Harvest 2013

It is unusual to have two fabulous years in a row, but 2013 was another great vintage. The vines ripened quickly and it appeared as though we would be harvesting 3 or so weeks ahead of schedule. However, even though harvest did begin early in parts of Sonoma County, after a couple of heat spikes in late August and early September, the weather began to cooperate and ripening slowed. We ended up harvesting a little over a week ahead of schedule and picked the Pinot on September 26th. This year I decided to make the same 3 clones – 115, 777 and Swan, but this year I co-fermented them in a jacketed tank, after picking them all on the same day. For all the prior vintages of Blagden, I fermented the clones separately, drained and sometimes pressed them separately and allowed them to barrel age separately in order to learn more about these various Pinot clones. Kept separate, I was able to watch how flavors, textures and aromas evolved for each of the clones. I could then evaluate each of the barrels individually to be sure they were good enough for the Sangiacomo blend. Of course, every year, every barrel was good enough for the Pinot. Hats off to the Sangiacomos – they know how to grow great grapes!

 

This year I wanted to use cooling to manage the fermentation a bit and was interested to see how co-fermentation would affect the final product – therefore I used a jacketed tank for the combined lot. It is thought that having a relatively longer fermentation is desirable as it can lead to a more complex and balanced finished product, so I thought I might try it to see if I thought it made a difference.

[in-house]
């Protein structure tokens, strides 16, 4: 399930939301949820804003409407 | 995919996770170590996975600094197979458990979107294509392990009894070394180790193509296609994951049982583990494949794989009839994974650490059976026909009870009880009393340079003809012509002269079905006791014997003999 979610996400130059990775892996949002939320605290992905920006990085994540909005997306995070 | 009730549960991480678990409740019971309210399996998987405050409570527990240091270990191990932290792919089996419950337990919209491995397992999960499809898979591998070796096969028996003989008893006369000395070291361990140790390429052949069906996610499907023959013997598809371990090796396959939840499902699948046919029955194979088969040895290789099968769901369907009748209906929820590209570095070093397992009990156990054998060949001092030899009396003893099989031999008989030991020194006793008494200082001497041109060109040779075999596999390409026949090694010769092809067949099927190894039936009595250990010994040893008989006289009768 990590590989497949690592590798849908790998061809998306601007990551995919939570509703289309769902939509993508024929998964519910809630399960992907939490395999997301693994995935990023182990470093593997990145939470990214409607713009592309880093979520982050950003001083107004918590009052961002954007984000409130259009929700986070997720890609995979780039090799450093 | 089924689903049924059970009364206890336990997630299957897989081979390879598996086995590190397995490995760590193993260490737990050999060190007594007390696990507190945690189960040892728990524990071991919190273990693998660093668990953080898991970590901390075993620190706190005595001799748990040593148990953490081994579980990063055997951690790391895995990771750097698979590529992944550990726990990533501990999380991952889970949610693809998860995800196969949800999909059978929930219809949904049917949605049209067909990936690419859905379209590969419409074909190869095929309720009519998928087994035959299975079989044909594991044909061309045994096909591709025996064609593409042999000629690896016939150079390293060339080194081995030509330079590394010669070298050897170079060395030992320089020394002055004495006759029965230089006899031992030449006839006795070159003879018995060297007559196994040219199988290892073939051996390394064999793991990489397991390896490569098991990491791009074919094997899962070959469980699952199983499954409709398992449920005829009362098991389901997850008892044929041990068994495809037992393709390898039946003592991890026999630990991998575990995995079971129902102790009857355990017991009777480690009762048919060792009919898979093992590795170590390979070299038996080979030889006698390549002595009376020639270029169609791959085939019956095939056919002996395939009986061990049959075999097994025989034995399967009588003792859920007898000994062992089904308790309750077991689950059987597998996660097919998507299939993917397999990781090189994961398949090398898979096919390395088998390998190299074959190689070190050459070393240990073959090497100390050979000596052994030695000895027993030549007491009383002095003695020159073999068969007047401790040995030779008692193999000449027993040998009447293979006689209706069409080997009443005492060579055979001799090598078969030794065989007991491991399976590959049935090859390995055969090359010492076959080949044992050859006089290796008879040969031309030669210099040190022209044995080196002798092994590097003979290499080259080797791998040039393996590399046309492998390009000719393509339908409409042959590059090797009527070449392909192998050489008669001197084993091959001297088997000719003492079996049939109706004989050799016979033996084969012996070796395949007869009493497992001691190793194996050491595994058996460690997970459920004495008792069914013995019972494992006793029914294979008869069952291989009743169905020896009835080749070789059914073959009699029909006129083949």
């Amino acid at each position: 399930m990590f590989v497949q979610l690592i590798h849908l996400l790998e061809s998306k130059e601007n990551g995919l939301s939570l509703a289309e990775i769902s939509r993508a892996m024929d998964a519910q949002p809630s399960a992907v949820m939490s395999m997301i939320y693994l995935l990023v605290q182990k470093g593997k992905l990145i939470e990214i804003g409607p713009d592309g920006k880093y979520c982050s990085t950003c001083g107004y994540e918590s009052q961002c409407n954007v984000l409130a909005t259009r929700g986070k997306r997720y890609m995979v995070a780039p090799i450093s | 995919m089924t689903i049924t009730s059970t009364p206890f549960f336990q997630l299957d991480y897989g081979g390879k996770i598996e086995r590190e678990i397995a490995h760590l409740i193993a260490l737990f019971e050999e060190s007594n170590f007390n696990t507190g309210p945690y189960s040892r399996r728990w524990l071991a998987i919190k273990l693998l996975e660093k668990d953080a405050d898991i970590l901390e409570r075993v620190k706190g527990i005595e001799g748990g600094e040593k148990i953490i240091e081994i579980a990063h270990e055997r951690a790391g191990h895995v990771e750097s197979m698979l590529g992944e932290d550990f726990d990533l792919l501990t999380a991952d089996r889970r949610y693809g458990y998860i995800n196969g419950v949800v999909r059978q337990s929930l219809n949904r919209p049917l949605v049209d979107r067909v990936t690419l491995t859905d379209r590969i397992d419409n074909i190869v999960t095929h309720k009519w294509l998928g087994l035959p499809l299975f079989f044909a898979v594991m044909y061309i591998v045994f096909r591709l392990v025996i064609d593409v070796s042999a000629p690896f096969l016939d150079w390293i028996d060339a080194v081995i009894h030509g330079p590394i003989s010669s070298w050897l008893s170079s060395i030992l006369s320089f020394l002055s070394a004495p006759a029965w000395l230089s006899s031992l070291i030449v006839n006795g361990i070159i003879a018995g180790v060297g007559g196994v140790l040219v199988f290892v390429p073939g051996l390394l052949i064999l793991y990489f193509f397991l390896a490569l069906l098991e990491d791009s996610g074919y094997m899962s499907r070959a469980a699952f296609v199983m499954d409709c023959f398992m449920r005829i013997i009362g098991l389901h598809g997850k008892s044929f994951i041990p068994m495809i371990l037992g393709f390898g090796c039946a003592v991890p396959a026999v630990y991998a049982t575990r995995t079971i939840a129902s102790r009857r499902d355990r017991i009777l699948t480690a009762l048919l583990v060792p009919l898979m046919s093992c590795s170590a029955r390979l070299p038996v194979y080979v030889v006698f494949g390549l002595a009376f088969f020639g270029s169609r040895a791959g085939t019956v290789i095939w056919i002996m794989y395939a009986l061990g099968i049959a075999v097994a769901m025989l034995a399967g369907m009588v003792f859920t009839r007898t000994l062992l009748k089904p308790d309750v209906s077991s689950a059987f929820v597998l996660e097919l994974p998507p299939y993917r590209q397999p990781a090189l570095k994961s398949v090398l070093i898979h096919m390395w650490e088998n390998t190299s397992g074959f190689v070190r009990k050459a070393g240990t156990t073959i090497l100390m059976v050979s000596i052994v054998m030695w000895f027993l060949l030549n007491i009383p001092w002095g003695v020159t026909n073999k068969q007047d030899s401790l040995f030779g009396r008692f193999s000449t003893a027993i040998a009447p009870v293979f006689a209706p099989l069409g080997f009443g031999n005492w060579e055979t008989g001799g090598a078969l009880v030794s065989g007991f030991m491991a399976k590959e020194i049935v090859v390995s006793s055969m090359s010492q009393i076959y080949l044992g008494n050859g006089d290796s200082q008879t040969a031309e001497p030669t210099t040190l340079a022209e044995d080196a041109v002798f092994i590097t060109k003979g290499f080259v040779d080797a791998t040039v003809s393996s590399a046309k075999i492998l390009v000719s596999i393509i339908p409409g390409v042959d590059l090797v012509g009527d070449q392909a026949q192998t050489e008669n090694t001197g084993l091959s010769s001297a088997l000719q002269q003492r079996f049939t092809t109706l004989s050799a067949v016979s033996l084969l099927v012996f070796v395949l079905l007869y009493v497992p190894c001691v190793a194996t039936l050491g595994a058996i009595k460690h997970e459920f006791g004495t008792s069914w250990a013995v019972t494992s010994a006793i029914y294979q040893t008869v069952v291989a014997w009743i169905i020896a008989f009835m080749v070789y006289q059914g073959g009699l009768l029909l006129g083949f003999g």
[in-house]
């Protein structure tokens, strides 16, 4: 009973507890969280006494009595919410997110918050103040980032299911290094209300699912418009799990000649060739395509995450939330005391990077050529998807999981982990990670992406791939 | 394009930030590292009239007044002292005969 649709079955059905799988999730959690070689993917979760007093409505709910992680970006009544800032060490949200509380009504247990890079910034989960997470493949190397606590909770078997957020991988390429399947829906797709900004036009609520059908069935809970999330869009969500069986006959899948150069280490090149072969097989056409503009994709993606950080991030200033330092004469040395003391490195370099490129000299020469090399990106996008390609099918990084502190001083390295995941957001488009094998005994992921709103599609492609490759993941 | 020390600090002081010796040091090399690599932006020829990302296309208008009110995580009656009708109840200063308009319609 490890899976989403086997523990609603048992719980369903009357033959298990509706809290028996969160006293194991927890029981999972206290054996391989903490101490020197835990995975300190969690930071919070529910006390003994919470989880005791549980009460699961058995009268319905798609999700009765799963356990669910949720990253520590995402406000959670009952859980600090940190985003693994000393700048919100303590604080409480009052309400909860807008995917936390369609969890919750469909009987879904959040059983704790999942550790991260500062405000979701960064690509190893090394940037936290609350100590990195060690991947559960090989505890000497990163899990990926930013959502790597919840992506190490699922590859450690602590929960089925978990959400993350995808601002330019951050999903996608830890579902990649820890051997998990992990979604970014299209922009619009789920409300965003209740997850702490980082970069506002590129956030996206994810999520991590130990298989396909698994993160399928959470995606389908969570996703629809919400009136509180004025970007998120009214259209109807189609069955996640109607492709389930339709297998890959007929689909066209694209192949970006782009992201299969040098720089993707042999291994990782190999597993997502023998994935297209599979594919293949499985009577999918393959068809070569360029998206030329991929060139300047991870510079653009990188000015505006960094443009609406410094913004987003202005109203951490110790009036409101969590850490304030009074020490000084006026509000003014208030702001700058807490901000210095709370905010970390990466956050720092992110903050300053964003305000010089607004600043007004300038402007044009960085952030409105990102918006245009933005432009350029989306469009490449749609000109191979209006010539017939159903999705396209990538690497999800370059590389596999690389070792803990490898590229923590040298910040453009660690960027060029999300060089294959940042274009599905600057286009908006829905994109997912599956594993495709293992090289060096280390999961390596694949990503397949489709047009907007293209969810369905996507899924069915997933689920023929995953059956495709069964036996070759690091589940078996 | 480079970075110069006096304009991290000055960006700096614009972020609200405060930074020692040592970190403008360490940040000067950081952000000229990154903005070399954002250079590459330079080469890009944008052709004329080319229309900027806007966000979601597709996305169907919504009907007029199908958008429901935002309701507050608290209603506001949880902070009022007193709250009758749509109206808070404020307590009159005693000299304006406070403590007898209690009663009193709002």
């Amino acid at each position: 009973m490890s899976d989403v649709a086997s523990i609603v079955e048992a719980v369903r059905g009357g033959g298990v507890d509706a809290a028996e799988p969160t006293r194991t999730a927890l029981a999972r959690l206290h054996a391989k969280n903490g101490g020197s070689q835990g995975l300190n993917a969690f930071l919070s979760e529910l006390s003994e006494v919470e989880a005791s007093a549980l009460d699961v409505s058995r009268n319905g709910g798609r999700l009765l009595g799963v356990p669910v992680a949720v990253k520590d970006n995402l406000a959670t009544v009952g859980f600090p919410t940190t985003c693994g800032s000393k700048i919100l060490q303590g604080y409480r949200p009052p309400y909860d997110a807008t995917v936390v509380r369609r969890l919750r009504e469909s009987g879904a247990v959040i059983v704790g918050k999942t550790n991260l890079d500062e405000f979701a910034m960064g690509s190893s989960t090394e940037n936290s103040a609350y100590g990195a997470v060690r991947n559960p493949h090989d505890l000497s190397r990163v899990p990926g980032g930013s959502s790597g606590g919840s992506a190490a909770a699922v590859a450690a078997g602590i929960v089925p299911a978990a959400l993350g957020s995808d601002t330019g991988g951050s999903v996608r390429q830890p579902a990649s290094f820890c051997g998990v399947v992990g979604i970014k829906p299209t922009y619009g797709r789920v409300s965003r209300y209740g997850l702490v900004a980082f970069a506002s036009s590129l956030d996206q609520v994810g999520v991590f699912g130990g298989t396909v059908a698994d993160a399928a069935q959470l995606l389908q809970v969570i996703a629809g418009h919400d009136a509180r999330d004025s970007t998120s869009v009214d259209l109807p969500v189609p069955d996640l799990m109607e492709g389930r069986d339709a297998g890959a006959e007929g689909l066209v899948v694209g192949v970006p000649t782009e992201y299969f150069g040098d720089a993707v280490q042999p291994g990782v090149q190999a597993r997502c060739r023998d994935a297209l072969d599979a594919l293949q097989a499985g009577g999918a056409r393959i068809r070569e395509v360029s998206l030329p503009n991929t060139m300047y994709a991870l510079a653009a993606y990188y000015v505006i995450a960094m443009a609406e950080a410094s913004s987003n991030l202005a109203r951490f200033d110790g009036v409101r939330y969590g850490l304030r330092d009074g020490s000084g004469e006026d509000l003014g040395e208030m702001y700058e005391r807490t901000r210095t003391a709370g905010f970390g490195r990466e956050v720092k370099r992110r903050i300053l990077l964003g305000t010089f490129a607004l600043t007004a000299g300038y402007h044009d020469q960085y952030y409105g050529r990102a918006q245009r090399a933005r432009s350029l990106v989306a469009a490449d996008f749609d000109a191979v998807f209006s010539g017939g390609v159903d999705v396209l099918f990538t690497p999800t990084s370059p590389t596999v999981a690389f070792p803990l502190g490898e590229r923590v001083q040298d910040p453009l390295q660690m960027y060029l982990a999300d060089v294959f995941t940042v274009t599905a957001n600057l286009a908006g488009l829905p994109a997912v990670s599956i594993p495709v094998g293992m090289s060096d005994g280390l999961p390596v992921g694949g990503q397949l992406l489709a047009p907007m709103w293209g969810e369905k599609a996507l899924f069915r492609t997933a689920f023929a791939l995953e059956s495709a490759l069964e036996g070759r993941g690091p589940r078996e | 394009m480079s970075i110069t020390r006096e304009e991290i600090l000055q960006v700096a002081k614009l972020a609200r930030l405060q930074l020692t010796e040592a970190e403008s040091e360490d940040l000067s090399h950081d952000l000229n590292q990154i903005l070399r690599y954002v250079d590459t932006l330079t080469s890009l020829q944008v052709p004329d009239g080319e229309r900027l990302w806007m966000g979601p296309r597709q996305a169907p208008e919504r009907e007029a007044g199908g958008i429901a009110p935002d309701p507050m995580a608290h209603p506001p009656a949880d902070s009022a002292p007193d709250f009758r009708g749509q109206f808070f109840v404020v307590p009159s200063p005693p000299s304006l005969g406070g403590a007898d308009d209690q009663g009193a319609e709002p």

It is unusual to have two fabulous years in a row, but it looks like 2013 will be another great vintage. The vines ripened quickly and it appeared as though we would be harvesting 3 or so weeks ahead of schedule this year. However, even though harvest did begin early in parts of Sonoma County, after a couple of heat spikes in late August and early September, the weather began to cooperate and ripening slowed. We ended up harvesting a little over a week ahead of schedule and picked the Pinot on September 26th. This year I decided to make 3 clones – 115, 777 and Swan and I co-fermented them in a jacketed tank, after picking them all on the same day. For all the prior vintages of Blagden, I fermented the clones separately, drained and sometimes pressed them separately and allowed them to barrel age separately in order to learn more about these various Pinot clones. Kept separate, I was able to watch how flavors, textures and aromas evolved for each of the clones. I could then evaluate each of the barrels individually to be sure they were good enough for the Sangiacomo blend. Of course, every year, every barrel was good enough for the Pinot. Hats off to the Sangiacomos – they know how to grow great grapes! This year I decided to make the Antonio Mountain Chardonnay again – just to mix it up and keep you Blagden lovers on your feet!